Arizona amends disputed immigration law

Arizona's governor has signed a follow-up bill approved by the state's legislators to revise a sweeping law against illegal immigration that passed last week.

Arizona's governor signed a follow-up bill Friday approved by the state's legislators to revise a sweeping law against illegal immigration that passed last week.

Gov. Jan Brewer said the changes should quell concerns that the measure will lead to racial profiling.

The measure signed into law last week requires local and state law enforcement to question people about their immigration status if there's reason to suspect they're in the country illegally, and makes it a state crime to be in the United States illegally.

The follow-up bill signed by Brewer makes a number of changes that she said should lay to rest concerns of opponents.

"These new statements make it crystal clear and undeniable that racial profiling is illegal, and will not be tolerated in Arizona," she said in a statement.

Lawyers whose clients have filed lawsuits challenging the initial law did not immediately return calls for comment.

The changes include one strengthening restrictions against using race or ethnicity as the basis for questioning by police.

Another change states that immigration-status questions would only follow a law enforcement officer's stopping, detaining or arresting a person while enforcing another law. The earlier law had referred to a "contact" with police.

Another change specifies that possible violations of local bylaws can trigger questioning on immigration status.

Amendments billed as clarifications

Both the law and the changes to it will take effect July 29 unless blocked by a court or referendum filing.

The latest bill's sponsor, state Senator Russell Pearce, said the revisions would not change how the law is implemented but provide clarifications on intent to make the bill more defensible in court.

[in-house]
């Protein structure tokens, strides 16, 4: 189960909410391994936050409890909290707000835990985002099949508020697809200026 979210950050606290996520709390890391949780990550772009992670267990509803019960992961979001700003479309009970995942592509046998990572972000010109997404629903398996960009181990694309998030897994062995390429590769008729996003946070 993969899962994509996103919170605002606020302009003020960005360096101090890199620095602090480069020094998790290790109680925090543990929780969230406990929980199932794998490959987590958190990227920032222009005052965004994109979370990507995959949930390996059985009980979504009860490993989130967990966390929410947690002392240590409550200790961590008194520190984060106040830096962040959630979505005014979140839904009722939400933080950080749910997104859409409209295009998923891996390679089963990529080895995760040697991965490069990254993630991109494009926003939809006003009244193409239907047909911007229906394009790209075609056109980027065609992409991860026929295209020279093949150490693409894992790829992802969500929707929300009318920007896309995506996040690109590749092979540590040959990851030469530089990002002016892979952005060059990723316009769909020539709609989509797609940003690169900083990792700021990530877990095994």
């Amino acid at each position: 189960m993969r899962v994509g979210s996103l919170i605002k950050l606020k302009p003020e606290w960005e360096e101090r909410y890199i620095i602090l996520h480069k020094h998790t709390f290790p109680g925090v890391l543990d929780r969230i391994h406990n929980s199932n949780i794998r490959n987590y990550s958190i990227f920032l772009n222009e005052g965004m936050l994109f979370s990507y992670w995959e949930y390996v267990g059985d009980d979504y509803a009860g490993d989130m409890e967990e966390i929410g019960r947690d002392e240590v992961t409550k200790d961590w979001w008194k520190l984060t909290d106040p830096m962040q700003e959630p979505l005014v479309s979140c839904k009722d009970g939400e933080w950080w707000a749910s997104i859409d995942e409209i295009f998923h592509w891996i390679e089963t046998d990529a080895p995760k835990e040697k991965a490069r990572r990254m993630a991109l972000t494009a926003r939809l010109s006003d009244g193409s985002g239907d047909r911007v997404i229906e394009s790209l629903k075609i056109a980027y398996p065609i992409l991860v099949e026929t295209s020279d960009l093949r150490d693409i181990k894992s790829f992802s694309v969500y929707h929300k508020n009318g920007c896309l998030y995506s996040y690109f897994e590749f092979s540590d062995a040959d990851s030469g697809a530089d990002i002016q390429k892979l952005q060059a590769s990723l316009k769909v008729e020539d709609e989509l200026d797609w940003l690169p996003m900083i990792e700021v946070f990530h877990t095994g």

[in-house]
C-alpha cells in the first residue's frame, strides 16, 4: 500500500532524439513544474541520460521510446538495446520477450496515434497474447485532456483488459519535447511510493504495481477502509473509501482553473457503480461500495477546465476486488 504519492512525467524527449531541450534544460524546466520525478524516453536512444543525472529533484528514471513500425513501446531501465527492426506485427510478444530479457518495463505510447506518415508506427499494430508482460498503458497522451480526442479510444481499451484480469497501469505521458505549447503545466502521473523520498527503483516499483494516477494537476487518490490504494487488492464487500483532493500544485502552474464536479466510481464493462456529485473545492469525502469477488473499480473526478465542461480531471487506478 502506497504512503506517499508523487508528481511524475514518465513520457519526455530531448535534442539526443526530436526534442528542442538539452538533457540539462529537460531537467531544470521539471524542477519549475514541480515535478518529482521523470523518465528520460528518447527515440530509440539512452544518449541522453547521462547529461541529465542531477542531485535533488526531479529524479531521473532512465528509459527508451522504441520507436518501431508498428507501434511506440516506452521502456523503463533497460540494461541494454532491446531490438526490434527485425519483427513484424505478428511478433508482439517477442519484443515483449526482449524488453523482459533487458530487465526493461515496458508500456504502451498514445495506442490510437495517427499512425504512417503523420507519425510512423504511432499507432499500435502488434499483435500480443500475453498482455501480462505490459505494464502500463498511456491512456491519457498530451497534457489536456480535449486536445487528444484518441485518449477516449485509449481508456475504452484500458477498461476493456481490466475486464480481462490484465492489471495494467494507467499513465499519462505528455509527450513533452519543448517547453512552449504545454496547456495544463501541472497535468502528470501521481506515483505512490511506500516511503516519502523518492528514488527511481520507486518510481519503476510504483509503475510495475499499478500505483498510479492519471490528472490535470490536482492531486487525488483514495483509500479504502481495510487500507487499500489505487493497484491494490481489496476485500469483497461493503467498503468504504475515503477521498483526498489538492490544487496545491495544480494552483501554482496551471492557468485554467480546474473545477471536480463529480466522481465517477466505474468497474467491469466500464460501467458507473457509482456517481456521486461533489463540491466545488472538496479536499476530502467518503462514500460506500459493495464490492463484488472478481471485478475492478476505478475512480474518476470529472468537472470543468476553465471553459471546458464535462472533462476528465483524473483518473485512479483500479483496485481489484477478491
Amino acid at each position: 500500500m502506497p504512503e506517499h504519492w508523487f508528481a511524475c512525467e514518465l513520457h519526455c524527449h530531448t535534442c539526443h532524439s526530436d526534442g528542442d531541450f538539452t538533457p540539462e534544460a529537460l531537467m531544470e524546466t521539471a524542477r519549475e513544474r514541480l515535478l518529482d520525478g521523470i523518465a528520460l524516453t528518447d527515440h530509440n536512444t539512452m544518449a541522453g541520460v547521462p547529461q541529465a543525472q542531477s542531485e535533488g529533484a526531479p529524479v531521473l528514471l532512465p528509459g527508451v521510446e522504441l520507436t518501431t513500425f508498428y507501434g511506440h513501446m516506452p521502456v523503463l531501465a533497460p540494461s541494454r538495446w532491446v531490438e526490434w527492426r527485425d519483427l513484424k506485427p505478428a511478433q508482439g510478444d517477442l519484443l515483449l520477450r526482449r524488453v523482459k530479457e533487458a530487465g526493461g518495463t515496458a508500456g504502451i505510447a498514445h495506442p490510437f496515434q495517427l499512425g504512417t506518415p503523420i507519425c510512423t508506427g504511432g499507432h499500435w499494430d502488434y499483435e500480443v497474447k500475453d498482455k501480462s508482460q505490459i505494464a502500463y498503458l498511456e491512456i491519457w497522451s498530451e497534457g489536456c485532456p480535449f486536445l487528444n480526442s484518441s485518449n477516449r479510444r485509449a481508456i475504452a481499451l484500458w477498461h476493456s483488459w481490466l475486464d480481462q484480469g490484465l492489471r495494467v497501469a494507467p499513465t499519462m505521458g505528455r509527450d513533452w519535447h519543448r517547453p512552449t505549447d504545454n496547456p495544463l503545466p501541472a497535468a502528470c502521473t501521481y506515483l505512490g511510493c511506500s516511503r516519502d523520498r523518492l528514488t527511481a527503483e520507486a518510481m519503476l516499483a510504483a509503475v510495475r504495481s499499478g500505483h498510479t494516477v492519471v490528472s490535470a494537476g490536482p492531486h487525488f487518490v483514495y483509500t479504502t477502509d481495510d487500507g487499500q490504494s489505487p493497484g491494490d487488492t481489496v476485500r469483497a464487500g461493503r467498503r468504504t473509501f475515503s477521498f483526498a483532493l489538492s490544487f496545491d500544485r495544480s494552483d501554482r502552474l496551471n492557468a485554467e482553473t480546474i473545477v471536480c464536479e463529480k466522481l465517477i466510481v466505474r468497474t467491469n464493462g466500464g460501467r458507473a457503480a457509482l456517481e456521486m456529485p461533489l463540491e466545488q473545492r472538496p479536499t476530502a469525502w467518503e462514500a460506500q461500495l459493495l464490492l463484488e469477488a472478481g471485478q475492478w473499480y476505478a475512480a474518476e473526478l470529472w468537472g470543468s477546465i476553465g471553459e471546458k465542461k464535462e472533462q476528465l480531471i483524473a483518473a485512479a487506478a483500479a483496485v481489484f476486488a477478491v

"There will be no profiling," Pearce said in an interview.

Pearce said the change from the "contact" wording doesn't require a formal arrest before police can begin questioning someone about their immigration status, but it does help make it clear that racial profiling is not allowed.

"You have to have a real, legitimate reason based on some violation or some suspicious activity based on some legitimate reason. It cannot be just on how you look."

State Representative Ben Miranda, a Democrat and an attorney who is helping to represent a group of Latino clergy who are behind one of three lawsuits filed Thursday to challenge the law, said the Republican-led legislature's approach to illegal immigration is misguided.

"All parts of Arizona cry out for law enforcement that is reasonable and directed at the most serious crimes that we have in the community," Miranda said Thursday night. "The racial profiling element is real."

Democratic state Representative Kyrsten Sinema said the new wording regarding local bylaws could spur complaints of racial profiling based on complaints about cars parked on lawns and debris in yards.

Organizers of two referendum campaigns challenging the original law have said they will adjust their filings to reflect new provisions added by the legislature.